Migration and Metamorphosis in Nabokov’s Pnin and Hill’s The Book of Negroes

MonarchButterfliesatAmistadNRADisplacements, the loss of home and homeland, and the attempt to root oneself in a new place, all plough a deep furrow in our identity and our consciousness. Individual and collective transformation is the inevitable result. The literature of migration explores these events and their many implications.

We will read two acclaimed accounts of exile from homeland, one voluntarily embraced after cataclysmic political change, Nabokov’s post-revolutionary Pnin. The other migration was imposed as part of the horrific experience of enslavement as described in The Book of Negroes by Lawrence Hill. We will examine these novels for an understanding of the issues faced by the uprooted protagonists, how they make their way in a new milieu, and what transformations they undergo in the process.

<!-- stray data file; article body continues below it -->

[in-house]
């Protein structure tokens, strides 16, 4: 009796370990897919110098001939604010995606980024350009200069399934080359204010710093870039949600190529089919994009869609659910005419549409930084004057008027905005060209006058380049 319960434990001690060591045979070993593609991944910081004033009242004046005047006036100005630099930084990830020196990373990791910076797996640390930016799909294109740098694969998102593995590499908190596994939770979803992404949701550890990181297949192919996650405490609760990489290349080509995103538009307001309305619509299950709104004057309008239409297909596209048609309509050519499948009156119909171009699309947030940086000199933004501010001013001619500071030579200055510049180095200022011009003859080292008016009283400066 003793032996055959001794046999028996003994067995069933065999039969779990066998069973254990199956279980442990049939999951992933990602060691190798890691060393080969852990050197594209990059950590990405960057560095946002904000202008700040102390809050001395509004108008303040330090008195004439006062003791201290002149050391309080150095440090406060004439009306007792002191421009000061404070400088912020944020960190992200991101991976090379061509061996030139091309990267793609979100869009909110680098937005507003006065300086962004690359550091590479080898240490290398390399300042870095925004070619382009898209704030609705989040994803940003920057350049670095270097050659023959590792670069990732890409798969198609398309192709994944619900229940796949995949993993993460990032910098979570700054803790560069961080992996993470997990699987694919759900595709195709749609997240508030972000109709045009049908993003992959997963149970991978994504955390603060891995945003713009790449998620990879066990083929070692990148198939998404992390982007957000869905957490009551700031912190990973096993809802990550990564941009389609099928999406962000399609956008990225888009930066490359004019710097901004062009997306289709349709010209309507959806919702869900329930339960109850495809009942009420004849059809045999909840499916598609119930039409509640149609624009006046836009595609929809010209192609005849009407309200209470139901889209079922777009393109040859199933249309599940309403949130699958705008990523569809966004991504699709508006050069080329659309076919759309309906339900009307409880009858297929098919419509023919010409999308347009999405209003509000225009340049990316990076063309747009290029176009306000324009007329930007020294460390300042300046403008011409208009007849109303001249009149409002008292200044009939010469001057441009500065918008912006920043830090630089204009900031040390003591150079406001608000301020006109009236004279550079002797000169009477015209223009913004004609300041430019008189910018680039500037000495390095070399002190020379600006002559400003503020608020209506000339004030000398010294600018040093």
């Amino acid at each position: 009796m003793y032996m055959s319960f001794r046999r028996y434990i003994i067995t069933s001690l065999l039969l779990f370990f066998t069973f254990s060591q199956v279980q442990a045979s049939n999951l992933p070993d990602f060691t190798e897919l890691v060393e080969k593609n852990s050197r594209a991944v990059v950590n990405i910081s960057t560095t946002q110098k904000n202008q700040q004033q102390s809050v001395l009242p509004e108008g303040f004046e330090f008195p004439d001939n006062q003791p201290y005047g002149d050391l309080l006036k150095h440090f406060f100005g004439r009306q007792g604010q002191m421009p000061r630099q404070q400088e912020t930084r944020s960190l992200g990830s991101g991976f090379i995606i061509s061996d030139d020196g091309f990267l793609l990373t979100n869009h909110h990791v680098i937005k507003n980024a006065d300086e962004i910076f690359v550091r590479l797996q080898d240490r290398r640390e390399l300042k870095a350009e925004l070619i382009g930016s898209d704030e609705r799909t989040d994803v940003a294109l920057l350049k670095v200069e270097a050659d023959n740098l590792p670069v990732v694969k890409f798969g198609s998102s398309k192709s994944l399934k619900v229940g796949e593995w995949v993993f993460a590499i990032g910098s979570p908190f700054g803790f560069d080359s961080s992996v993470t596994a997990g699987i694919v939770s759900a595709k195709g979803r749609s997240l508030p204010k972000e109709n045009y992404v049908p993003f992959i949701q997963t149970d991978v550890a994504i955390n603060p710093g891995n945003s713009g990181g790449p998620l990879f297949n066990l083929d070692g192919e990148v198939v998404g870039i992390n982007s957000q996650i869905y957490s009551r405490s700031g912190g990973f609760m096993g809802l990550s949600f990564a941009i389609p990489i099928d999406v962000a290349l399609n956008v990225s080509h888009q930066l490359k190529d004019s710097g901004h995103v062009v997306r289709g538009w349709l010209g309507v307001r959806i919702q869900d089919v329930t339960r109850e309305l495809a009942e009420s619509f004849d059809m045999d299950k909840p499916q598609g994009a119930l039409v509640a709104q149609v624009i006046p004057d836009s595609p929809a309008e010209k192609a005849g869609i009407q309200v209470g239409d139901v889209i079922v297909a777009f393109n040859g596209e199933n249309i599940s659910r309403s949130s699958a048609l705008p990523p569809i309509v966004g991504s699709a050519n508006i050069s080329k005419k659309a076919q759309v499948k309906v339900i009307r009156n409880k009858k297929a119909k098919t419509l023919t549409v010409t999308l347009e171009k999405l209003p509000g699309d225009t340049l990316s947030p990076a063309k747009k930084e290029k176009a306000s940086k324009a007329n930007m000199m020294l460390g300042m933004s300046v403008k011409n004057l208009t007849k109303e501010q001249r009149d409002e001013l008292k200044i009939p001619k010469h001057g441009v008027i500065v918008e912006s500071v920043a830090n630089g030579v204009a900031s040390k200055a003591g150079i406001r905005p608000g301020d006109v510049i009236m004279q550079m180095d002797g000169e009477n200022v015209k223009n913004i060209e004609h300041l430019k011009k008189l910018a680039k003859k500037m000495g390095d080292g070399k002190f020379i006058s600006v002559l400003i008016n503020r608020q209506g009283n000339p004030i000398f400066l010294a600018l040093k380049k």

Among the issues we will consider are notions of home and identity, the role of memory and nostalgia, the impact of language in adaptation and survival, the binary implications of migration, and the link between self-identity and place. How does the imagination process profound dislocation? What are the tools and techniques these authors use to unravel their stories, construct their characters, and make their mark? What factors allow such transformational experiences to be turned into opportunities for progress?

Read more in my blog post, Exile and Identity in Pnin and The Book of Negroes.

“‘Abdication! One-third of the alphabet!’ coldly quipped the King, with the trace of an accent. ‘The answer is no. I prefer the unknown quantity of exile.’”

– Vladimir Nabokov, Pnin


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Nella Cotrupi is a literary scholar, lawyer, and educator whose work focuses on the social and ethical dimensions of art. As an immigrant, she is fascinated by displacement and its impact on identity.

Participants are required to obtain the specified editions in order to facilitate the group’s ability to find and cite portions of the text during discussion.

Pnin, by Vladimir Nabokov
(Vintage International, 1989)
ISBN-13: 978-0-679-72341-7

The Book of Negroes, by Lawrence Hill (HarperCollins, 2011)
ISBN-13: 978-1-443-40898-1

Please search by ISBN to purchase this international edition, as the book was published in the U.S. under a different title.

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